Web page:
His response was a loving concern that warmed me. He vowed to get me fucked up and spend some time with me to get my mind off things. Next Thursday, I’m gonna take you out, he promised. I texted him on Wednesday to confirm and I didn’t hear from him again.

One in every eight women will be diagnosed with breast cancer. Although, so far in life, I haven’t been on the positive side of many statistics, I am “cancer-free” now. On February 13, 2020, after my work Valentine’s Day party, I found myself face-down in an MRI machine that was scanning images of my breasts to see if there was any cancer remaining.

On February 14, 2020, I received a phone call. As I was on the bus to Maryland to see my mom, I started reflecting on the past year. All the surgeries and treatments. Being cut, amputated, burned, poked, prodded, stabbed, grabbed, sliced, bandaged, poisoned, restrained, injected, penetrated, maneuvered and examined within an inch of my life. All that I’ve loved and all that I’ve lost. The crushing loneliness of having cancer. The insecurities that come with being bald and sick and dying. The endless hospital visits. Having to make the expensive decision to either freeze my eggs or risk infertility.

When my mother came to pick me up, she asked me cautiously, as she always does these days, “How is everything?” A vague allusion to all the tests and hospital visits I’ve been subjected to the past couple of weeks.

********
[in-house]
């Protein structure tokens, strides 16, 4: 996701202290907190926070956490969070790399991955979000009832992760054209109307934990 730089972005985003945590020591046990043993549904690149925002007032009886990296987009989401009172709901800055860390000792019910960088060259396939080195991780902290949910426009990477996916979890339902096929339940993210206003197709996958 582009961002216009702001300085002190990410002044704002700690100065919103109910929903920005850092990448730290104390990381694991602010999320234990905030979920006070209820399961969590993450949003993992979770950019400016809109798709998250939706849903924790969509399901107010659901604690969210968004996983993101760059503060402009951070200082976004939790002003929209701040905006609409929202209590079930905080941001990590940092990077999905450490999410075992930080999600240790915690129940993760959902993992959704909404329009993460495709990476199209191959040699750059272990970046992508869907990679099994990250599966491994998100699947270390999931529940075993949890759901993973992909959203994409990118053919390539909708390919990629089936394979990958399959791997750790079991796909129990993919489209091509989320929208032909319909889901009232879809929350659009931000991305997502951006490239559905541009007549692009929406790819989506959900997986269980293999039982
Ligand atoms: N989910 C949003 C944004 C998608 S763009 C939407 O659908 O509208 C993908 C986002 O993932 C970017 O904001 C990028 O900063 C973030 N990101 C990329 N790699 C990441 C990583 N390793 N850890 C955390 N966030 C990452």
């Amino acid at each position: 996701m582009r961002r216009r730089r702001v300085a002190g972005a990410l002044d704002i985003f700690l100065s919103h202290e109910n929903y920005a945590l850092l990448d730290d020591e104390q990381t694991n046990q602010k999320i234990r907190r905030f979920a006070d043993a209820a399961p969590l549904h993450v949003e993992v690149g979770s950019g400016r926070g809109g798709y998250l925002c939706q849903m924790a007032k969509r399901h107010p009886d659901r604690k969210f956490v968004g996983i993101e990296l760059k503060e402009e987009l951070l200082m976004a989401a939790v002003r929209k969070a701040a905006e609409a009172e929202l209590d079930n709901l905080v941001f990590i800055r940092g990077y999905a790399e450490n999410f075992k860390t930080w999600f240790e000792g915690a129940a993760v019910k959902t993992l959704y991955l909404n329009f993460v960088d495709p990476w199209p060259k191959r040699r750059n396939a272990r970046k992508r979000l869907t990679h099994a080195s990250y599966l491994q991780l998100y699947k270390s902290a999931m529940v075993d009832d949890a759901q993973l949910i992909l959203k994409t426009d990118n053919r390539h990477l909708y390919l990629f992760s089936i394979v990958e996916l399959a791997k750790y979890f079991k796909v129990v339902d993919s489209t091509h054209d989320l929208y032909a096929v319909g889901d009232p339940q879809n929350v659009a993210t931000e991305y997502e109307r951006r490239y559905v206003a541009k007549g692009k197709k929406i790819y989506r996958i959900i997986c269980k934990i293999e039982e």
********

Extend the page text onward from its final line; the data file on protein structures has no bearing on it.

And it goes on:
“They called me today with the results,” I answered. I could feel her entire body tense. “And I’m all clear. No cancer.”

She stopped the car and we cried. My mother, who, in the past year, had seen me bloody and bandaged after surgery, who had nursed me back to health, who had seen me cry out in pain in the middle of the night. This was our moment. And this is our day. Valentine’s Day is a celebration of love. Whatever form that love comes in. My friend got her Fulbright scholarship. She is currently in Serbia being the brilliant writer that she is and her ex is still here, mourning the loss of a program he didn’t get into and an amazing girl he let get away. And for me, from now on, Valentine’s Day will always serve as a reminder to love myself fiercely and radically. To love my body and take care of it. To value the love I have around me. And even though I am alone this Valentine’s Day, I am alive. I am here. And I am loved.